The daavat-ists are focusing their attention on young people; they are planting the idea that daavat is the duty of each Muslim and creating a negative opinion about those who disagree with this. This is creating fertile ground for propagandizing religious extremist ideas supported by Hizb ut-Tahrir, disseminating extremist writings, and organizing special events under the guise of daavat designed to attract new members.
Realization of Religious Rights and Freedoms
Hajj to Mecca holds a special place among the restored Islamic rituals. In Soviet years, hajj was reduced to a minimum. According to the U.S.S.R. Supreme Soviet, in 1989, 31 Soviet Muslims went to Mecca to fulfill their spiritual duty, compared to the 9,000 to 10,000 who performed hajj before the 1917 revolution.16 During the period of independence, hajj was been revived as a new public phenomenon accepted by the wide masses. Today, over 2 million Muslims go to Mecca every year; in the 10-odd years of independence over 20,000 people have undertaken hajj to Mecca and over 500 citizens of the Republic of Kyrgyzstan have undertaken umra, also known as “smaller hajj.” In 1990, 40 people from Kyrgyzstan performed hajj, in 1991 their number was 350;17 in 2003, 3,000; and in 2004, over 4,000. This shows that the republican state structures and the clergy have established good contacts and understanding with their colleagues in Saudi Arabia.
As soon as Kyrgyzstan joined the WTO it became much easier to get visas, which allows the local people to individually organize their trips. Starting in 2003, hajj became much better organized; many problems and obstacles were eliminated. The SAMK alone has the right to organize such trips.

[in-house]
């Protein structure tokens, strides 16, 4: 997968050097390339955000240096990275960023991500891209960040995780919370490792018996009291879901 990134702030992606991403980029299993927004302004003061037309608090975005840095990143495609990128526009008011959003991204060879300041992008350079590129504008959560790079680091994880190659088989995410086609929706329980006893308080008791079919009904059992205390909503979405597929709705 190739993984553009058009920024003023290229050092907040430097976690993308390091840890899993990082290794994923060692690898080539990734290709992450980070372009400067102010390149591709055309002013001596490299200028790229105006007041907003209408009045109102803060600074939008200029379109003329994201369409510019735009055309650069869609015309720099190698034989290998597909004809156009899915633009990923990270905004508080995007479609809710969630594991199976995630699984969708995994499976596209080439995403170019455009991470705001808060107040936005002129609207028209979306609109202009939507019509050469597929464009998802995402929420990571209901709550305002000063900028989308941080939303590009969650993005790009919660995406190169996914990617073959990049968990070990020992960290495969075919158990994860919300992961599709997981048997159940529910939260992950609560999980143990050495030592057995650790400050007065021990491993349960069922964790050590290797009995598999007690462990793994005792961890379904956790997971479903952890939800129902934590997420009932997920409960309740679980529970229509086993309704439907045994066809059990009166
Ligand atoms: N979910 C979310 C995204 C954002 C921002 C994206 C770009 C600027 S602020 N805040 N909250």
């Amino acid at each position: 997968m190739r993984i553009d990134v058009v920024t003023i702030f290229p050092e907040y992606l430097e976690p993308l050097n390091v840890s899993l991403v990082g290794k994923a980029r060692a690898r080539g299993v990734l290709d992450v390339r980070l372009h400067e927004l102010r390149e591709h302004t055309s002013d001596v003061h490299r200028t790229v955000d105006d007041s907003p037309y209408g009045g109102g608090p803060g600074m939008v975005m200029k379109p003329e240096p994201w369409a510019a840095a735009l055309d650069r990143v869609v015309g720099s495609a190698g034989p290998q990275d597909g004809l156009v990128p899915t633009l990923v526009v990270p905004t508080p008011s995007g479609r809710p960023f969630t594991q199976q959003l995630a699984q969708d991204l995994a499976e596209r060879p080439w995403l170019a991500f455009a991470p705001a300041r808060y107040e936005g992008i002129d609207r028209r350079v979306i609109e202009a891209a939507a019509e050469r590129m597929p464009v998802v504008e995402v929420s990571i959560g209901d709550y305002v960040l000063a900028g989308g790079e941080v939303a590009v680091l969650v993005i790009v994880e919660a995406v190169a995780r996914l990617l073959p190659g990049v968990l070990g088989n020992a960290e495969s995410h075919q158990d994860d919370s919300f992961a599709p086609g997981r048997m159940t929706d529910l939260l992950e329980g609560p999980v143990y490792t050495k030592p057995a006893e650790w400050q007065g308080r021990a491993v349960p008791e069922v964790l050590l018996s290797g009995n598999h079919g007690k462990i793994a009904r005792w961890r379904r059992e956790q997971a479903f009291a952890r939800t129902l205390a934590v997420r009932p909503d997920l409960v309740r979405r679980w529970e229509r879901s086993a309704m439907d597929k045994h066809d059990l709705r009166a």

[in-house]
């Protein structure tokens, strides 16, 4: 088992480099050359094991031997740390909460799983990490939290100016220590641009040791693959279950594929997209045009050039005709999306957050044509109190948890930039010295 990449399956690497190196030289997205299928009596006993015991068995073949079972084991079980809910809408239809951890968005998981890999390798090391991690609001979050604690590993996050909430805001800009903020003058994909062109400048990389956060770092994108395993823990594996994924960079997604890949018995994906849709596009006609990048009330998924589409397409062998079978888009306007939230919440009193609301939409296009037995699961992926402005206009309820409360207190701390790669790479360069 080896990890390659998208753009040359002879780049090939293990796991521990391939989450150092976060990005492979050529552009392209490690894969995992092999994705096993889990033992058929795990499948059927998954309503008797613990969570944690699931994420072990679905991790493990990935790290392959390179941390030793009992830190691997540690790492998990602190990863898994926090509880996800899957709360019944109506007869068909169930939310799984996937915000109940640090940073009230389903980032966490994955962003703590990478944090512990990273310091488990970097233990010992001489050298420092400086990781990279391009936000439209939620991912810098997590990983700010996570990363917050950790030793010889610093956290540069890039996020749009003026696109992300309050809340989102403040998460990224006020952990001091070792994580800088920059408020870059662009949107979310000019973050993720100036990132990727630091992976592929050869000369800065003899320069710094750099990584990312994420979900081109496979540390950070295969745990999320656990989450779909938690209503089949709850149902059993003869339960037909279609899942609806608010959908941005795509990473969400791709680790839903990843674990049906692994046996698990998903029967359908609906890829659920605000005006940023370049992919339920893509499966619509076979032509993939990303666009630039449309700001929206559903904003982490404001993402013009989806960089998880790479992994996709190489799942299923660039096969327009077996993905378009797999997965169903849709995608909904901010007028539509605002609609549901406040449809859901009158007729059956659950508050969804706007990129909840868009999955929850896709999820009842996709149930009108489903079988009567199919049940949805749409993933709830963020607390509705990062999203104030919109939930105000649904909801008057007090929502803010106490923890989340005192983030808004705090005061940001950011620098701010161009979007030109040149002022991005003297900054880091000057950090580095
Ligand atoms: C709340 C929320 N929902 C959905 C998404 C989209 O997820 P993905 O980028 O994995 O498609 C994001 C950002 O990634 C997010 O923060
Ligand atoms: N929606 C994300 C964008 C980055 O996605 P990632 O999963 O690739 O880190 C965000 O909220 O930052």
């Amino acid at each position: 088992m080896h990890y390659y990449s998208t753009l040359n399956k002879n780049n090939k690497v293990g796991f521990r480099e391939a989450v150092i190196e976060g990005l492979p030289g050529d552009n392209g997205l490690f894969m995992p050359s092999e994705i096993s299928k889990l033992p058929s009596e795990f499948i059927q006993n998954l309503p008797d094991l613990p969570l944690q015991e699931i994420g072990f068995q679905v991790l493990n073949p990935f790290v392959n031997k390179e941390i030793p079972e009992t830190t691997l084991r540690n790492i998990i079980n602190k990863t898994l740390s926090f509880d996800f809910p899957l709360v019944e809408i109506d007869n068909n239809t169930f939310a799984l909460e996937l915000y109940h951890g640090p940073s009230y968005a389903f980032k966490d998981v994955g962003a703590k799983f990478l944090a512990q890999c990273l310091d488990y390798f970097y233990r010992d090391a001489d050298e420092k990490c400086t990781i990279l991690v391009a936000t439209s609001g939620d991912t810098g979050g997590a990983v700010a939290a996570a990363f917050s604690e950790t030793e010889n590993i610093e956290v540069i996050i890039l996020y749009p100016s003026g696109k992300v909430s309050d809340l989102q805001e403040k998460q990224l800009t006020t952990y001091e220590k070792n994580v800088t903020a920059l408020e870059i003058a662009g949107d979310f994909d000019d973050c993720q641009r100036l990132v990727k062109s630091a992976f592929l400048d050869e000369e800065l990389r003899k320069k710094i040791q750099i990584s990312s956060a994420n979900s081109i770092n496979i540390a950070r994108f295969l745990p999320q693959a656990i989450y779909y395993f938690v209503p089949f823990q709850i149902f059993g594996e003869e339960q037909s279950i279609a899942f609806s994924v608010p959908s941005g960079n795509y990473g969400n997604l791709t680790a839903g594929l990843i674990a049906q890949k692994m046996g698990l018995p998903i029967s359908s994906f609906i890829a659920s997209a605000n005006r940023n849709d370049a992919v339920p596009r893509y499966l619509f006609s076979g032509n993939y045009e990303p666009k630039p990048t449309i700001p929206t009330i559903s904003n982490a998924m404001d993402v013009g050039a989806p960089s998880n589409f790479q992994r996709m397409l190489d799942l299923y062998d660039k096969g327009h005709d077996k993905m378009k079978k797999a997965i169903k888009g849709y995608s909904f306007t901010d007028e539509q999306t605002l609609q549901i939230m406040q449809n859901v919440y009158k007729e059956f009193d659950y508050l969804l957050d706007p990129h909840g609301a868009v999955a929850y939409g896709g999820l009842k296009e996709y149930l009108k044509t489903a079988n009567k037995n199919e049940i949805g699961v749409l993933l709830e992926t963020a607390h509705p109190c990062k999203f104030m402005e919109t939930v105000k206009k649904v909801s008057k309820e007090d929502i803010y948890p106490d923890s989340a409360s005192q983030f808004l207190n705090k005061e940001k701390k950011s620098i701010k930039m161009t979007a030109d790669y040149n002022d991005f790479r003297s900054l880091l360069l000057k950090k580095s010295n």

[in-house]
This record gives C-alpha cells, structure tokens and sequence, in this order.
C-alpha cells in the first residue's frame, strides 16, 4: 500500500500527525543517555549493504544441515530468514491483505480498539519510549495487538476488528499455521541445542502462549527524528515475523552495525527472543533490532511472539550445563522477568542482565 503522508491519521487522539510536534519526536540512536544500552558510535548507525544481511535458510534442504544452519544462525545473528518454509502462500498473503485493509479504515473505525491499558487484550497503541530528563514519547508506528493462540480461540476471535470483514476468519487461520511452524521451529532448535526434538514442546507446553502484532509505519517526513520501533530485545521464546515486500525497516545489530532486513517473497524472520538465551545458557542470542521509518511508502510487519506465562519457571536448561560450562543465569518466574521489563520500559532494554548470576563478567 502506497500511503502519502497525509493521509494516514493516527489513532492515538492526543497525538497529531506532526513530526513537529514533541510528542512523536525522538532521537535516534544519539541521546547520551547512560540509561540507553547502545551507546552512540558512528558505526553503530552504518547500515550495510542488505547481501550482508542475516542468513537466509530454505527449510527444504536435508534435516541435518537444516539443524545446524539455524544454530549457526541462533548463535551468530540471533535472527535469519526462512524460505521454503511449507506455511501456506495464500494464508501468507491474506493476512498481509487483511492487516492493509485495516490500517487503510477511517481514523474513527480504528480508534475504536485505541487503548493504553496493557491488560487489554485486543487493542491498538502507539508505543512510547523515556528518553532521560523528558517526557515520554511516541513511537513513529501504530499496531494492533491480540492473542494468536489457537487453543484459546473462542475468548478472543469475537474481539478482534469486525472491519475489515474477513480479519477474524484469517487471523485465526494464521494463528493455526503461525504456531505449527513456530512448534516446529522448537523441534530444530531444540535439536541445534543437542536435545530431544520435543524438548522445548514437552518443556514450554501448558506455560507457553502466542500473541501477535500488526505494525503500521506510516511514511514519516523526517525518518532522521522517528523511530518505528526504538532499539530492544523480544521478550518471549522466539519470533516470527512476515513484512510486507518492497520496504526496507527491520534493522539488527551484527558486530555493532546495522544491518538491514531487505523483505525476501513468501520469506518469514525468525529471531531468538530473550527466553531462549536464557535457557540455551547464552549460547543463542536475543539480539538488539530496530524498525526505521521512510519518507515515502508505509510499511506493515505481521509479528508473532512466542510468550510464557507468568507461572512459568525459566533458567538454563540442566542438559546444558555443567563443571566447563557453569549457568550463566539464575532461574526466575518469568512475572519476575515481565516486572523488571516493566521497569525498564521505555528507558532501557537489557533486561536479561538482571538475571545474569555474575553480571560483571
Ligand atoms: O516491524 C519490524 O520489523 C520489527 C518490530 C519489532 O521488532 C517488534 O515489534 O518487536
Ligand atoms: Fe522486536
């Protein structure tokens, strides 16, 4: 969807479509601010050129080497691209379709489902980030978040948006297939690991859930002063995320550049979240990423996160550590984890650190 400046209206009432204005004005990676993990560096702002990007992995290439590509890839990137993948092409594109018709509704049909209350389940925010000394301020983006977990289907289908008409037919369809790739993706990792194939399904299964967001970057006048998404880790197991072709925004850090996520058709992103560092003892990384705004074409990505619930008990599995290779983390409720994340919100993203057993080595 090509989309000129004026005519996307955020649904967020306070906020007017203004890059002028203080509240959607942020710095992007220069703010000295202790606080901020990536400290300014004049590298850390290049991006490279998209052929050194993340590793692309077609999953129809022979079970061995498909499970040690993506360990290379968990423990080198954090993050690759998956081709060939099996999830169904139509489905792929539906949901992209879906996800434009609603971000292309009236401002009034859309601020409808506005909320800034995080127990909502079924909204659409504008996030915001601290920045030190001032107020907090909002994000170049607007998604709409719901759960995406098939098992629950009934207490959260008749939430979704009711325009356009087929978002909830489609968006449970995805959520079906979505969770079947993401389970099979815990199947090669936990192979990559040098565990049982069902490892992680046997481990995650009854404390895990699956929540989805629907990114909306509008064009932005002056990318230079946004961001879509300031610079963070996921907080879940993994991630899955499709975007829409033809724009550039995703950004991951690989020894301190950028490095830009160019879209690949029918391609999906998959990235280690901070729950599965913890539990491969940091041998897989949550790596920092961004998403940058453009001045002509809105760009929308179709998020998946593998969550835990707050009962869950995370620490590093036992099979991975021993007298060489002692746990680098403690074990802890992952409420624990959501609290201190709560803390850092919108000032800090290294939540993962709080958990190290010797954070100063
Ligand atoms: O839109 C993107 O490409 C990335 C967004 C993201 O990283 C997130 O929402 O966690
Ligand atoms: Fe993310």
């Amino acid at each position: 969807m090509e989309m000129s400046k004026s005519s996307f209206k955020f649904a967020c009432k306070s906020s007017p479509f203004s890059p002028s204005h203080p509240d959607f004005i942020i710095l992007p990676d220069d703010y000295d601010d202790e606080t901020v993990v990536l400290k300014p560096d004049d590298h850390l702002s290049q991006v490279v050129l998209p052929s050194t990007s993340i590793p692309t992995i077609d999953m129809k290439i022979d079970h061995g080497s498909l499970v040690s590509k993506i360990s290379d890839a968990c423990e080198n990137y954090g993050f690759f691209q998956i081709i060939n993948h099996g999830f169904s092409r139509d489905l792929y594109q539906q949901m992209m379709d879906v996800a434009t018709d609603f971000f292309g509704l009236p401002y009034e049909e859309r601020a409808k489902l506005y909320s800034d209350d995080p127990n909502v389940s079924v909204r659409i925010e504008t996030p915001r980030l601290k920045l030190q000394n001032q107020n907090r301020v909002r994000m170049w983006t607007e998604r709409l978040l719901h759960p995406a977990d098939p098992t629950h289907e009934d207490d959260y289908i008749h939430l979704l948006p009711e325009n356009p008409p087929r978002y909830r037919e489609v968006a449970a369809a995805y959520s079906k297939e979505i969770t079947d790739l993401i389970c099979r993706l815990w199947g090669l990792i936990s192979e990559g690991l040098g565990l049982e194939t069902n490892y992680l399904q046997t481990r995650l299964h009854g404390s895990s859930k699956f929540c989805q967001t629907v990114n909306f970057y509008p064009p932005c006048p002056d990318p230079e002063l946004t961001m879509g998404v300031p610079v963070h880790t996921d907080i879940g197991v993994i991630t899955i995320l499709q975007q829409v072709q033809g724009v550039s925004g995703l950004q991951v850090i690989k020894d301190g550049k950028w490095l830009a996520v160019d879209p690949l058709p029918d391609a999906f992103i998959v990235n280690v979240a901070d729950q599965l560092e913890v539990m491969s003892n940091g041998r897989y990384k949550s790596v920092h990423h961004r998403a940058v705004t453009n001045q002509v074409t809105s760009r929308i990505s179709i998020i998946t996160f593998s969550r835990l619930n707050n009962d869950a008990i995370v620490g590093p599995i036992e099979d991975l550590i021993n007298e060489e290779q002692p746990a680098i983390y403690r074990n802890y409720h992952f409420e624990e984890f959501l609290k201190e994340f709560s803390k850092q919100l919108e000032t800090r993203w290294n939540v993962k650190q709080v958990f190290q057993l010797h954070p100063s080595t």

Veneration of the holy places (mazars)—mausoleums, cemeteries, and natural objects, such as springs and rivers, groves, trees, mountains and stones, and unusual buildings—is common among the Muslims of Kyrgyzstan. Pilgrimages to such places have been very popular among them at all times, women playing an especially active role in maintaining this tradition. It seems that in Kyrgyzstan there are many more such places than anywhere else in Central Asia.18 Some areas abound in such places: the Buran Tower in Tokmak, Gumbez Manas. The south, where non-Muslims account for a mere 3 to 4 percent of the total population and where the share of the faithful among the Kyrgyz and Uzbeks is especially high, is rich in holy places. The most important places of veneration are located there, such as Ydyrys Paygambar, Shah Fazil, Pach-Ata, Khoja-Bilial, Kadamjay, Abshyr-Ata, Sakhabalar, Kojokelen, Aiup Paygambar and Taht-i-Sulayman, which attract large crowds in the month of Ramazan and Kurban-ayt. Osh is often called the second Mecca.